This training manual is aimed at governments, workers, employer's groups, nongovernmental organizations, and international agencies working for children. It can be used in a training environment and as a stand-alone resource for those who wish to hone their understanding and skills in efforts to end child trafficking.
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  4. 4

    Training manual to fight trafficking in children for labour, sexual and other forms of exploitation. Textbook 2: Action against child trafficking at policy and outreach levels.

    International Labour Office [ILO]. International Programme on the Elimination of Child Labour; UNICEF; United Nations. Global Initiative to Fight Human Trafficking

    Geneva, Switzerland, International Labour Organization, 2009. 48 p.

    This book focuses on actions that can be taken to prevent trafficking, protect children from being trafficked, pursue traffickers, and support trafficked children to rebuild their lives. These recommendations are categorized under four main headings commonly used to describe anti-trafficking actions: Broad protection: to prevent children and former victims from being (re)trafficked; Prevention: of the crime of child trafficking and the exploitation that is its end result; Law enforcement: in particular within a labor context and relating to labor laws and regulations; Victim assistance: covering the kinds of responses necessary to help trafficked children and to reduce their vulnerability to being re-trafficked.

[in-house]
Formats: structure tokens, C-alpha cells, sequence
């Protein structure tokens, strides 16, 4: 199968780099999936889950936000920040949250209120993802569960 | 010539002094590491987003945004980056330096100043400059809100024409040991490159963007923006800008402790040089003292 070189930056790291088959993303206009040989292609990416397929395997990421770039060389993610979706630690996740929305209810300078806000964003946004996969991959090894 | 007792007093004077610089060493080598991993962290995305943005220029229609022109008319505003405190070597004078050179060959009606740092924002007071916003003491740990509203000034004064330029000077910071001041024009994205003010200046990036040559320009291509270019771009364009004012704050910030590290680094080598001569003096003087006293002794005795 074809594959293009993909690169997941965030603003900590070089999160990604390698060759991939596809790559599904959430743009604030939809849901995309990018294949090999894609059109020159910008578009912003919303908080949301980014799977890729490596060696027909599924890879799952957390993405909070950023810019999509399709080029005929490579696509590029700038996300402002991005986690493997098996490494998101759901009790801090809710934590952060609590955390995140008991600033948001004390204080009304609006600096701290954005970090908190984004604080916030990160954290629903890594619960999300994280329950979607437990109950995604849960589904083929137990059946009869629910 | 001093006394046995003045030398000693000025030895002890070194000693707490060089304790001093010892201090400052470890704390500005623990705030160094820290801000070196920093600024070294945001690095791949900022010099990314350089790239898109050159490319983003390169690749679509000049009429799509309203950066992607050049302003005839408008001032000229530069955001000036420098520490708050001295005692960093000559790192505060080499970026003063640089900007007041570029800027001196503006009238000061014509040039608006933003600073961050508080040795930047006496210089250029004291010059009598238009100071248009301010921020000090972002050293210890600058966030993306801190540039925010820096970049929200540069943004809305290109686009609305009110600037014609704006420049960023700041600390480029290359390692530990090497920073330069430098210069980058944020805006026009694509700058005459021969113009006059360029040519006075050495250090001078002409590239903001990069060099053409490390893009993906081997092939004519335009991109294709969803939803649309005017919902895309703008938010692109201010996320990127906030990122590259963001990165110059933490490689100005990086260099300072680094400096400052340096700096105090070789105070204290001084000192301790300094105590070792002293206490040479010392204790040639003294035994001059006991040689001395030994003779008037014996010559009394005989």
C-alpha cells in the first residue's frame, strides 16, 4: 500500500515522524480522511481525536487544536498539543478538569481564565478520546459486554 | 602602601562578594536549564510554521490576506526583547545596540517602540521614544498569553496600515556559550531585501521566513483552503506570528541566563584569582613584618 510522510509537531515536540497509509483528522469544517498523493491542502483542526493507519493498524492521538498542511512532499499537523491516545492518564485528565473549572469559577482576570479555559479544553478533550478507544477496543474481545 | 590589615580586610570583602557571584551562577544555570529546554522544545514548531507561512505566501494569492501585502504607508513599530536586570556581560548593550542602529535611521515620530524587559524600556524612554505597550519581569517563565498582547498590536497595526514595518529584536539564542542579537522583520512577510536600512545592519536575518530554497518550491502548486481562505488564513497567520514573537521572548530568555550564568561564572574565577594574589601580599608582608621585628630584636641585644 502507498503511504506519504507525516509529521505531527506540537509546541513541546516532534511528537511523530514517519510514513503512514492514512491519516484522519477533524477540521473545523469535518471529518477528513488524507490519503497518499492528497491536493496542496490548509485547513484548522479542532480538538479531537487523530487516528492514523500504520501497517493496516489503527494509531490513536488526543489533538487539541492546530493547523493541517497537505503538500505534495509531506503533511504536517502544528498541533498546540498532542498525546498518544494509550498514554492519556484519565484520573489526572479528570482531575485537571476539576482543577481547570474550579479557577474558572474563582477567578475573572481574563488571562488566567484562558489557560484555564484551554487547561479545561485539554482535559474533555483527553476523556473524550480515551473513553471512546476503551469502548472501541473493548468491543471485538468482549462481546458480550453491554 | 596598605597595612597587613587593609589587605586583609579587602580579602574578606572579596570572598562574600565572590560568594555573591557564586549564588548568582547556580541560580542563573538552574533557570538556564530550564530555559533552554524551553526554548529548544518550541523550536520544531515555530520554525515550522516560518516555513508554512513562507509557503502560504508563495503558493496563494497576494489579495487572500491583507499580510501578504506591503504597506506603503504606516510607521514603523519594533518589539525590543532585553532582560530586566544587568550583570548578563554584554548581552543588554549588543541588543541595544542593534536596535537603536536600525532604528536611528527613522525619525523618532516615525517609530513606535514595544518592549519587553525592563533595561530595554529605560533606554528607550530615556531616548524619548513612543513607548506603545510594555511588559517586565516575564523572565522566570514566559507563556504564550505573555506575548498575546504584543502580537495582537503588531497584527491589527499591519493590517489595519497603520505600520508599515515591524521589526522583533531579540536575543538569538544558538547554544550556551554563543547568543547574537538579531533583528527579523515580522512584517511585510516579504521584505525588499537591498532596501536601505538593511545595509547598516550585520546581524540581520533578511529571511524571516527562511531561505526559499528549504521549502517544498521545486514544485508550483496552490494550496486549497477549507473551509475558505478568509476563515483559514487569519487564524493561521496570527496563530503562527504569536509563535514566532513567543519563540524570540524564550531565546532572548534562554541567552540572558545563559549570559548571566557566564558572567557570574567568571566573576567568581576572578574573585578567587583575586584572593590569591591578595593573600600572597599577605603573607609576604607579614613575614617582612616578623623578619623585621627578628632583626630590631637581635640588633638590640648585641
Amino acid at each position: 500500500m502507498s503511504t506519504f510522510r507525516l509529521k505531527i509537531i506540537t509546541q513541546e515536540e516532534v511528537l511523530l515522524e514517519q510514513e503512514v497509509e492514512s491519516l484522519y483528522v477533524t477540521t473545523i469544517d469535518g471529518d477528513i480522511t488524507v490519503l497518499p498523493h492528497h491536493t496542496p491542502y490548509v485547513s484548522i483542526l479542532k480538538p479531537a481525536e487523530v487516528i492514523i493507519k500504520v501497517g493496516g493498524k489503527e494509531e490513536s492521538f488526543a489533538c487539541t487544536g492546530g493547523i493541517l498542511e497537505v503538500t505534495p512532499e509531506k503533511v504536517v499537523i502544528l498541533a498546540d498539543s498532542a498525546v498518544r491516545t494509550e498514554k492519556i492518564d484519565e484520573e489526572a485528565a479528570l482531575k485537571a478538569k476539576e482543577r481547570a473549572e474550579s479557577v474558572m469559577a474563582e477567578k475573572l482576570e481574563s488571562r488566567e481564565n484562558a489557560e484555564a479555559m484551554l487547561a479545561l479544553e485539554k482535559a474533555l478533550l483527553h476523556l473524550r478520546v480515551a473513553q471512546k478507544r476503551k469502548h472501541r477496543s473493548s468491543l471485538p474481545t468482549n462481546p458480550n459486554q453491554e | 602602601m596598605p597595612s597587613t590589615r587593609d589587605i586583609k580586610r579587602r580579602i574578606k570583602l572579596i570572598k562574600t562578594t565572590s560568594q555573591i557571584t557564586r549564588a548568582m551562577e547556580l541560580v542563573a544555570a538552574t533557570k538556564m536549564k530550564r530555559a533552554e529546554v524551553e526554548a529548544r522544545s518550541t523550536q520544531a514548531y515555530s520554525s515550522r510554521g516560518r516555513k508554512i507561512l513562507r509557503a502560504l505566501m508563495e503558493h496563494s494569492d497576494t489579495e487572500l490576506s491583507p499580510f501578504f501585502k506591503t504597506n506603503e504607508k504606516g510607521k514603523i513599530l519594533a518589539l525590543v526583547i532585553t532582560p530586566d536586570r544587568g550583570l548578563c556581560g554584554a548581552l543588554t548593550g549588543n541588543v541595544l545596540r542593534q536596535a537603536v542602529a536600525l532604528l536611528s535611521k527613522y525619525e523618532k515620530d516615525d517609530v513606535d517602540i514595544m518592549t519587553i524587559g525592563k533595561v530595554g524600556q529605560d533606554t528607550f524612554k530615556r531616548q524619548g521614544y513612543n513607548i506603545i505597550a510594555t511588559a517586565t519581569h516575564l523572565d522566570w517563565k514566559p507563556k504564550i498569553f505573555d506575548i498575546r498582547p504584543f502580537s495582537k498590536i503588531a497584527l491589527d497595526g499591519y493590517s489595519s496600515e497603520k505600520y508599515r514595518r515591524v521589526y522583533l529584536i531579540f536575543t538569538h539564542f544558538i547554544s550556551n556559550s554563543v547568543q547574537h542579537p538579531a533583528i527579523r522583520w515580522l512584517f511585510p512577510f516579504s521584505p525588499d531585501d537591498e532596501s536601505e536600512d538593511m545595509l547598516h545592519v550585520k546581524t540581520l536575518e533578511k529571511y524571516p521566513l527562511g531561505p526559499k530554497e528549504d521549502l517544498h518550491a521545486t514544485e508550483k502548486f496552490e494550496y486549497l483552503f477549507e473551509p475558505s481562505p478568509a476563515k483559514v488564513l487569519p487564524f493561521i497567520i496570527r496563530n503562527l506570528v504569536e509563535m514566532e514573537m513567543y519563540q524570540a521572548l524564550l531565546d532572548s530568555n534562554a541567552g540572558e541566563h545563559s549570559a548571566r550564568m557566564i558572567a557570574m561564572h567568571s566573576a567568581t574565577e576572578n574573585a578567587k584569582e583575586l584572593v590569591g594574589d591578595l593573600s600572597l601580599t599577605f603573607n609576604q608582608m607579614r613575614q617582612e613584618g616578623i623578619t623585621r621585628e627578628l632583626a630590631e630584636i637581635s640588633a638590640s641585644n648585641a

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  5. 5

    Coordinated strategy to abandon female genital mutilation / cutting in one generation: a human rights-based approach to programming. Leveraging social dynamics for collective change.

    Gillespie G; De Vita MG

    New York, New York, UNICEF, 2007. [53] p. (Technical Note)

    The coordinated strategy presented in this technical note describes a human rights-based approach to female genital mutilation/cutting (FGM/C) programming. The note aims to provide guidance to programmers who are supporting large-scale abandonment of FGM/C in Egypt, Sudan and countries in sub-Saharan Africa. To provide a more comprehensive understanding of FGM/C as a social convention, this coordinated strategy includes an in-depth examination of the research documented by the UNICEF Innocenti Research Centre in 'Changing a Harmful Social Convention: Female genital mutilation/cutting', Innocenti Digest. Its focus is limited to the social dynamics of the practice at the community level, and it applies game theory, the science of interdependent decision-making, to the social dynamics of FGM/C. This strategy does not cover everything that occurs at the community level, but rather, looks at the practice from the perspective of a particular type of social convention described by Thomas C. Schelling in The Strategy of Conflict. It introduces an innovative approach to FGM/C programming that is intended to bring about lasting social change. (excerpt)
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  6. 6

    Integrated Management of Childhood Illness: complementary course on HIV / AIDS.

    World Health Organization [WHO]. Department of Child and Adolescent Health and Development; UNICEF

    Geneva, Switzerland, WHO, 2006. [393] p.